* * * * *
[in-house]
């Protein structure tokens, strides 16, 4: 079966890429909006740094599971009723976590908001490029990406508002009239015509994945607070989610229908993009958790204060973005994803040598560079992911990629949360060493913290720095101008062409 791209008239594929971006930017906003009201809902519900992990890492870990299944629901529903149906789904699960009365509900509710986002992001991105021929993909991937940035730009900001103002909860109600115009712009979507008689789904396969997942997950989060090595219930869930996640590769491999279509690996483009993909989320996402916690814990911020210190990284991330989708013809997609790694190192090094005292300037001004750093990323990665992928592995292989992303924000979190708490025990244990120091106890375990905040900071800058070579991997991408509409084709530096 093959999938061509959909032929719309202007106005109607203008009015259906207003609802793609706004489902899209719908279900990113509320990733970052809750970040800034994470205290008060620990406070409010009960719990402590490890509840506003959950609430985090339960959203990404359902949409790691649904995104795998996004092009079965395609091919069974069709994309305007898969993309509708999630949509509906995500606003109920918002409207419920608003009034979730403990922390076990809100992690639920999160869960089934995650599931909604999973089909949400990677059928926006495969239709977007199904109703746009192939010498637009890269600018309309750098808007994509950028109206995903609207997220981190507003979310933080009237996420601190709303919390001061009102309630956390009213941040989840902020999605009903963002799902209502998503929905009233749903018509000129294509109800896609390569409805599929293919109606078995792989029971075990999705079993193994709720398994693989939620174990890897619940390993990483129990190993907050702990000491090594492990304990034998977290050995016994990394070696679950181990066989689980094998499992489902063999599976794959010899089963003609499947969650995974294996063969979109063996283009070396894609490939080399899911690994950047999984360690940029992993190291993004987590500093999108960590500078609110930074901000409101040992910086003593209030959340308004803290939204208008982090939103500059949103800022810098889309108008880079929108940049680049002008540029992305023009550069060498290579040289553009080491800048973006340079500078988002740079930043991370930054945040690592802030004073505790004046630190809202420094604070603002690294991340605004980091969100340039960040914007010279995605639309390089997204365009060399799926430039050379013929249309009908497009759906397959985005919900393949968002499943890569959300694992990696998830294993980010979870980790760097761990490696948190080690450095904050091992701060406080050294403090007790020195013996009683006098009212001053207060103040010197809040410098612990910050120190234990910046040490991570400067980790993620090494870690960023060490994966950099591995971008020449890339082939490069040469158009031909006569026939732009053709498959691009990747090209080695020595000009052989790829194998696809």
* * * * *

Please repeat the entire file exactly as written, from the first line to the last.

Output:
[in-house]
């Protein structure tokens, strides 16, 4: 079966890429909006740094599971009723976590908001490029990406508002009239015509994945607070989610229908993009958790204060973005994803040598560079992911990629949360060493913290720095101008062409 791209008239594929971006930017906003009201809902519900992990890492870990299944629901529903149906789904699960009365509900509710986002992001991105021929993909991937940035730009900001103002909860109600115009712009979507008689789904396969997942997950989060090595219930869930996640590769491999279509690996483009993909989320996402916690814990911020210190990284991330989708013809997609790694190192090094005292300037001004750093990323990665992928592995292989992303924000979190708490025990244990120091106890375990905040900071800058070579991997991408509409084709530096 093959999938061509959909032929719309202007106005109607203008009015259906207003609802793609706004489902899209719908279900990113509320990733970052809750970040800034994470205290008060620990406070409010009960719990402590490890509840506003959950609430985090339960959203990404359902949409790691649904995104795998996004092009079965395609091919069974069709994309305007898969993309509708999630949509509906995500606003109920918002409207419920608003009034979730403990922390076990809100992690639920999160869960089934995650599931909604999973089909949400990677059928926006495969239709977007199904109703746009192939010498637009890269600018309309750098808007994509950028109206995903609207997220981190507003979310933080009237996420601190709303919390001061009102309630956390009213941040989840902020999605009903963002799902209502998503929905009233749903018509000129294509109800896609390569409805599929293919109606078995792989029971075990999705079993193994709720398994693989939620174990890897619940390993990483129990190993907050702990000491090594492990304990034998977290050995016994990394070696679950181990066989689980094998499992489902063999599976794959010899089963003609499947969650995974294996063969979109063996283009070396894609490939080399899911690994950047999984360690940029992993190291993004987590500093999108960590500078609110930074901000409101040992910086003593209030959340308004803290939204208008982090939103500059949103800022810098889309108008880079929108940049680049002008540029992305023009550069060498290579040289553009080491800048973006340079500078988002740079930043991370930054945040690592802030004073505790004046630190809202420094604070603002690294991340605004980091969100340039960040914007010279995605639309390089997204365009060399799926430039050379013929249309009908497009759906397959985005919900393949968002499943890569959300694992990696998830294993980010979870980790760097761990490696948190080690450095904050091992701060406080050294403090007790020195013996009683006098009212001053207060103040010197809040410098612990910050120190234990910046040490991570400067980790993620090494870690960023060490994966950099591995971008020449890339082939490069040469158009031909006569026939732009053709498959691009990747090209080695020595000009052989790829194998696809």